Materials and methods PPD technique was used to deposit ZTA coatings; this technique is able to maintain the stoichiometry of the starting target. In this study we started from a cylindrical ZTA target (30 mm diameter × 5 mm thickness, 75% alumina / 25% zirconia) and followed the procedure described by Bianchi et al . Characterization of morphology, micro-structure and chemistry of deposited coatings was performed by Scanning Electron Microscopy (SEM) equipped with Energy Dispersive X-ray Spectroscopy (EDS) and Atomic Force Microscope (AFM). Coating-substrate interface quality were investigated by micro-scratch tests. Measurement of the contact angle between a drop of 1 ml of ultrapure water and the surface of the sample was performed to estimate the degree of wetting. A ZTA-coated stainless steel ball (AISI 420, 3 mm radius) was coupled against medical grade UHMWPE to evaluate the friction of the proposed coupling in preliminary ball-on-disk tribological tests.
Results Coatings up to several microns thick have been deposited by PPD. Deposited ZTA films exhibited a smooth nanostructured surface.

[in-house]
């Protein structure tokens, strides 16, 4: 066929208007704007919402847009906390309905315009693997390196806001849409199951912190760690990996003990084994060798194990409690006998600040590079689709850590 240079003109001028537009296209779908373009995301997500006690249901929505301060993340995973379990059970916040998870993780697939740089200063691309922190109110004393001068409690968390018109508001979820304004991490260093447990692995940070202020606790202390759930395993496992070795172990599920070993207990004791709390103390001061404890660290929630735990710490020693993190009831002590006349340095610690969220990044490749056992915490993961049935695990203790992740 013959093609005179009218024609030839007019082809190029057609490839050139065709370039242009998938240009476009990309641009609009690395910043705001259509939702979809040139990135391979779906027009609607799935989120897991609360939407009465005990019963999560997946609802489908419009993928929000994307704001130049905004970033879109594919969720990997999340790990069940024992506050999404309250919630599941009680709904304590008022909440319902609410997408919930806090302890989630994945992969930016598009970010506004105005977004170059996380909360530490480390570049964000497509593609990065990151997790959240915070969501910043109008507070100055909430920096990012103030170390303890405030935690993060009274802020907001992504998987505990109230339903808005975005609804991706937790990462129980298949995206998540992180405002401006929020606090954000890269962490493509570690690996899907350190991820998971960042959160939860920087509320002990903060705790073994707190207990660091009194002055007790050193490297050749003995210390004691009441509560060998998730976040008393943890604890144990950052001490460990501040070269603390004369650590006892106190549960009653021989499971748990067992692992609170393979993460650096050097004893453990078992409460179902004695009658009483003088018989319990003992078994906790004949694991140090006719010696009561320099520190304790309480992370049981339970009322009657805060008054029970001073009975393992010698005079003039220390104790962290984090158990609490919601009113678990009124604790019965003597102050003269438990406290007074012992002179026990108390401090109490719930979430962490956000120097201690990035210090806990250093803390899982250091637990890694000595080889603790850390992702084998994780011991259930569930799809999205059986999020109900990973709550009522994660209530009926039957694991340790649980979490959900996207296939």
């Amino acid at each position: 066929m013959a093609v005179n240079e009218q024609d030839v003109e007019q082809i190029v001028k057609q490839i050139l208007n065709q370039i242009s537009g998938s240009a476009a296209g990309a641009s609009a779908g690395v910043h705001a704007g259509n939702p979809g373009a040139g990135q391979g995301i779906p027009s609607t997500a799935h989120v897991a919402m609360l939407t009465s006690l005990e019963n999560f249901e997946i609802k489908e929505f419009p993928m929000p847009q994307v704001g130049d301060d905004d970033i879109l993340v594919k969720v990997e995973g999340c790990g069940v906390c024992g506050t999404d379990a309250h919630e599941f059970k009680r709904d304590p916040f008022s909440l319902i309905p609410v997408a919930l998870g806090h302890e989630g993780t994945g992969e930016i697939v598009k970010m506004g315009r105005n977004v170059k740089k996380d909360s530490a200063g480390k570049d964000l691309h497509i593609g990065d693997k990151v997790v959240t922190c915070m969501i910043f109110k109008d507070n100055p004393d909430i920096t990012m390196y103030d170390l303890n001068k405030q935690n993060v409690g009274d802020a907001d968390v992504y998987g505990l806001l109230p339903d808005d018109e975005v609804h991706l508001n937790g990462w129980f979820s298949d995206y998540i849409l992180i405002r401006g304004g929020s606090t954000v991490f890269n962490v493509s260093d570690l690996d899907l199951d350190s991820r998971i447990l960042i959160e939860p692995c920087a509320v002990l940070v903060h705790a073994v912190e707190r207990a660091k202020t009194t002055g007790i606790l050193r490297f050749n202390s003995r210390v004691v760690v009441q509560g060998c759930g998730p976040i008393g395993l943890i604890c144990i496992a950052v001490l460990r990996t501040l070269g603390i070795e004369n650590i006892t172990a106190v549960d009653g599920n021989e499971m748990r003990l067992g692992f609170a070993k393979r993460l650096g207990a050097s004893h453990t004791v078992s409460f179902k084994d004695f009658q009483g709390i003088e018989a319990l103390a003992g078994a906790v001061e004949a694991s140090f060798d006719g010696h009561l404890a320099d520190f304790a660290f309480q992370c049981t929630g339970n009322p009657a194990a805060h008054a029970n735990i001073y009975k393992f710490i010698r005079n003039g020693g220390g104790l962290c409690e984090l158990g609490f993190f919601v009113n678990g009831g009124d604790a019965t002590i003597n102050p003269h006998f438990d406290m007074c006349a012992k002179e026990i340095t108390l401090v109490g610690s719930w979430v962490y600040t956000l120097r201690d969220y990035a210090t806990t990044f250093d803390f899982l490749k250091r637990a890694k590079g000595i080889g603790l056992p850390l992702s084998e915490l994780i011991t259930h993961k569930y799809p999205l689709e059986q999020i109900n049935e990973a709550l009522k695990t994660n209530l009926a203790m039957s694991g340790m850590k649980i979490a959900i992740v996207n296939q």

Mechanical tests showed a well-adherent films were deposited. In particular, scratch tests assessed a good interface adhesion: first formation of cracking in the coating during testing was reported at about 0.8 N
Hydrophobic behavior of the coating was revealed by contact angles (average contact angle 116° ± 2°), probably due to the nano-roughness of the coating itself.
Good average friction coefficient ranging from 0.12 to 0.15 was showed by preliminary tribological tests carried out in deionized water after up to 10000 m tracks.
Conclusions The preliminary results of a novel approach aiming to drastically improve the performance of prosthetic couplings by introducing hard ceramic coating was presented. Showed results suggested the feasibility of pursuing this approach of realizing ZTA coatings by means of PPD technique. Further analyses on mechanical properties, nanoroughness and tribology are ongoing. Well-adherent ZTA films deposited directly on the prosthetic components surface would then allow a drastic improvement of the actual prosthetic behaviour.
|Journal||Bone and Joint Journal|
|Publication status||Published - May 25 2016|